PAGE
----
The buyer is helped by this amount for the obvious reason that it requires much less cash to secure the property they have found and have fallen in love with. Buyer’s circumstances can be that they have an investment that will mature and pay-out during the term and so all they have to do is manage the interest only payments in the interim.

The seller may need some fixed amount that bears no resemblance to any “conventional” loan construct. I’ve seen deals such as a $125,000 property where the seller needed $100,000 for some reason and was simply not able to negotiate to a lower amount down. But since this amount solves his situation, he is flexible on the terms for the balance of $25,000.

The Term can be negotiated to see if there is a fit that satisfies the needs of both sides. This can be as short as say, 6 months, or up to 5 years. I’ve not seen any seller financed deals run longer than 5 years, but that’s just my experience.

However, most sellers are looking for a shorter term than 5 years. A 1 year term stands a good chance of working for the seller. 2 years? Less but still do-able. 5 years is at the outside in seller-carry scenarios.

The point is: negotiate it. Have clearly in mind what you as a buyer need and what you have to offer. It might end up being a simple fit, or you might have to compromise some to make it work. But you want to know that the final agreement works for you and that you’ll be able to get a good nights sleep with the terms decided upon. If not, no deal. Keep looking.

I know, this is easier said than done when you find the property you want. But if an enamored “need” for a property causes an emotion based outcome where you compromised out to the limit of what you can do, you may have a couple years of discomfort that can completely erase whatever heart-felt love for the property you had initially. Now the property reminds you of the stress and sleepless nights instead of the safe-haven from life’s anxieties that the property once represented to you. 

Payments: In the example, interest only payments are used. These obviously don’t pay down the principal at all but serve to buy the buyer time to arrange their affairs for the upcoming balloon payment. These work nicely and are easy to calculate.

An amortized deal is where both interest and principal are paid with each payment. I’ve not seen many of this type, but by searching “amortization calculator” on the web, these also are easy to calculate.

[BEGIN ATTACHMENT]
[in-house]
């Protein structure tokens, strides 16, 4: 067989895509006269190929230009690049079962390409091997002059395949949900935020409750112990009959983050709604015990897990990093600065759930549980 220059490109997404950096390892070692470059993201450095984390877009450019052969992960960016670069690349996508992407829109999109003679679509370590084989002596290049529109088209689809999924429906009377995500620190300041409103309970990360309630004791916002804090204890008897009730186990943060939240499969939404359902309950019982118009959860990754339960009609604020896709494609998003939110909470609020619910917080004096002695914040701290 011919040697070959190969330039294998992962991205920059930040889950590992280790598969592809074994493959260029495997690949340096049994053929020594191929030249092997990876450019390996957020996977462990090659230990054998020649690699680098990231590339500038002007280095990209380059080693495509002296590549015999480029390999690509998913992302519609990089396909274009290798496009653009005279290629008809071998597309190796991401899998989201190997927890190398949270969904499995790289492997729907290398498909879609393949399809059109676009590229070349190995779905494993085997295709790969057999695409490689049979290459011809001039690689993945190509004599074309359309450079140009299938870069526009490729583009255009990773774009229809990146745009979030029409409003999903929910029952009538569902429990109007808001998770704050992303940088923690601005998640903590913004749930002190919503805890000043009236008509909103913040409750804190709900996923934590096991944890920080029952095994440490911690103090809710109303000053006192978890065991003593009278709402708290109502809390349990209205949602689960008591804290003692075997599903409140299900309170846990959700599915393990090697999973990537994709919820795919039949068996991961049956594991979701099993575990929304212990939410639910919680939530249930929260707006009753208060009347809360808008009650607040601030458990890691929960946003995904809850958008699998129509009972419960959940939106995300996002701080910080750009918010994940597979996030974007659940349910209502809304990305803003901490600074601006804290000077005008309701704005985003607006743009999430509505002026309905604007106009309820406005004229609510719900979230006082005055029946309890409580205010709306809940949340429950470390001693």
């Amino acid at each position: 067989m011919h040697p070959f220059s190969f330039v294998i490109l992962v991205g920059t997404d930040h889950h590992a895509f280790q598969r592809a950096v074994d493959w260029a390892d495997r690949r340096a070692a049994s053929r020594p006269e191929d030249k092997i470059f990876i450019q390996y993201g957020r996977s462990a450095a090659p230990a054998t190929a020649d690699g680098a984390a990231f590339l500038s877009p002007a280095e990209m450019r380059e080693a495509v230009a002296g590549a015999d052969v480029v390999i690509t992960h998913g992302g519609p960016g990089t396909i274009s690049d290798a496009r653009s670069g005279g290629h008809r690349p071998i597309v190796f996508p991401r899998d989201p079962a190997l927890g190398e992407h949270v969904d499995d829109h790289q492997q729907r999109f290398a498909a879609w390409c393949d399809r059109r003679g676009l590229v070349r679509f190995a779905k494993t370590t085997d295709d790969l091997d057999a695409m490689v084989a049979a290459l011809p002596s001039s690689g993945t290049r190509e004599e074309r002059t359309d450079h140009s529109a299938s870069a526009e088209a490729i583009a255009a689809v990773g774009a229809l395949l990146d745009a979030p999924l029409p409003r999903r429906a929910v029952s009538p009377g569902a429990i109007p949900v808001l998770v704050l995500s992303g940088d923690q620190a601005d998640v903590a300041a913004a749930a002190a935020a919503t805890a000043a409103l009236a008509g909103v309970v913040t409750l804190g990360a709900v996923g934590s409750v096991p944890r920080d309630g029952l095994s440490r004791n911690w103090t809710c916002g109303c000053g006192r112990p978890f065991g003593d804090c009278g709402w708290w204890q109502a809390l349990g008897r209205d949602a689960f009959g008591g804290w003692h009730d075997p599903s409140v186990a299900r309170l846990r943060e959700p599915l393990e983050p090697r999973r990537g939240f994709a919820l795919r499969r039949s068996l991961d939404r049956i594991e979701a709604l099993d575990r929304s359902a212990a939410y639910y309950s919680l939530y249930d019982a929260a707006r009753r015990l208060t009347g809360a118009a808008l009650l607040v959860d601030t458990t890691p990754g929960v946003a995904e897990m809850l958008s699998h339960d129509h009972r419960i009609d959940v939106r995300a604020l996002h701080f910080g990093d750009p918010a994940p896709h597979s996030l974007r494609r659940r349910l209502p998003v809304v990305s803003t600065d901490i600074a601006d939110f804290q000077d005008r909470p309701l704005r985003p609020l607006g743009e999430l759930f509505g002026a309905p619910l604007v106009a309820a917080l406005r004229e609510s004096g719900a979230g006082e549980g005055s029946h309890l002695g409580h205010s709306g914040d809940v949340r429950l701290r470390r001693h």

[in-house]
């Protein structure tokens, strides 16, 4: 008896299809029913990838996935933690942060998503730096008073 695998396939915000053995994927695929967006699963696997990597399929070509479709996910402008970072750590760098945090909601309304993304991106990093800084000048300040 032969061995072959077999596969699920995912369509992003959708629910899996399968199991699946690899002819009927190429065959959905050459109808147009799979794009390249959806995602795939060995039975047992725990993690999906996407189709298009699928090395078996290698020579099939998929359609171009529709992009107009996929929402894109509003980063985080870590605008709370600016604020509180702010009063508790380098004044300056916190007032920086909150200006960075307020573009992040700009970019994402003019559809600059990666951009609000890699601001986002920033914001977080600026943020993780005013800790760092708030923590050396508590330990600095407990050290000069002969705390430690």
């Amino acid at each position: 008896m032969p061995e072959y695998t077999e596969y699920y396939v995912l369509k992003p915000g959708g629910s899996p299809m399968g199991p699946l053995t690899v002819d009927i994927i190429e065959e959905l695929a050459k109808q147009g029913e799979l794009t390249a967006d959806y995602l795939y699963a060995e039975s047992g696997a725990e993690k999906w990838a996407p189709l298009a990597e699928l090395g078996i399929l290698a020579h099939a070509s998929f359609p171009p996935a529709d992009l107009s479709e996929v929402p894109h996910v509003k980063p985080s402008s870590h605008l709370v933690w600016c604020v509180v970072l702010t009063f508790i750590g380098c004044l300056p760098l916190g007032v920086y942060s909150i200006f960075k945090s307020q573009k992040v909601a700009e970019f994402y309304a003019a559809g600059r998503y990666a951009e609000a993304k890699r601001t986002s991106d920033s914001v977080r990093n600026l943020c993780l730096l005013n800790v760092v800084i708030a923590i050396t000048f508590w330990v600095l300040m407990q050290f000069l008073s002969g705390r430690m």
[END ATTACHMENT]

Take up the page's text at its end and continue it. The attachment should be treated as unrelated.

Balloon Payment: These are fairly self-explanatory. A big chunk, or all, of the balance due is paid.

Securing Documentation: I have always used a Costa Rican mortgage. My attorney is a strong proponent of this option, so it is what I use (no, the lawyer does not make more with a mortgage than with say, a trust).

His reasons are that, in the event of a default, the courts are now involved. There is no basis for dispute. The terms of the mortgage were breached and it now enters into a legal process that ensures the outcome. A trust is another option that should be considered but the detailed comparison of these two options is beyond the scope of this article. So for the moment, let’s go with the mortgage option.

Securing Property: the property itself. You now have 40% – 50% invested in the property and the seller is in a non-risk situation of either receiving the balance per the terms outlined in the contract, or getting the property back to re-sell at the same or perhaps even a higher price.

The buyer benefits from not needing to provide some other asset as collateral. Simple, right?

Closing Comments: To request a property purchase with seller financing you are reducing the negotiability of the price. In some cases it is an “either, or” situation. If you have the cash available, you can simply negotiate a price. Typical discounts on properties here in Costa Rica are loosely around 10%. With a seller financed deal, you will either pay the asking price or nearly so. You give up some of your negotiating strength with seller financing.

So the seller financed deal will cost you in that you’ll likely pay a little more for the property, plus whatever you pay in interest.

The benefits are obvious: you are able to purchase the property that you want. The paperwork is simple. The attorney for the deal will draft up the Sales & Purchase Agreement (SPA) and also the mortgage. In a non-financed deal, the buyer’s attorney does the SPA. However, when there is a mortgage involved, the seller may require that his or her attorney be used and the buyer will have his attorney review and approve the documents. Buyer pays the cost of the mortgage, usually around $1,000.

This is a rich topic that has many permutations. But guided by a knowledgable real estate agent and a good attorney, seller financing can facilitate the purchase of your property here in Costa Rica.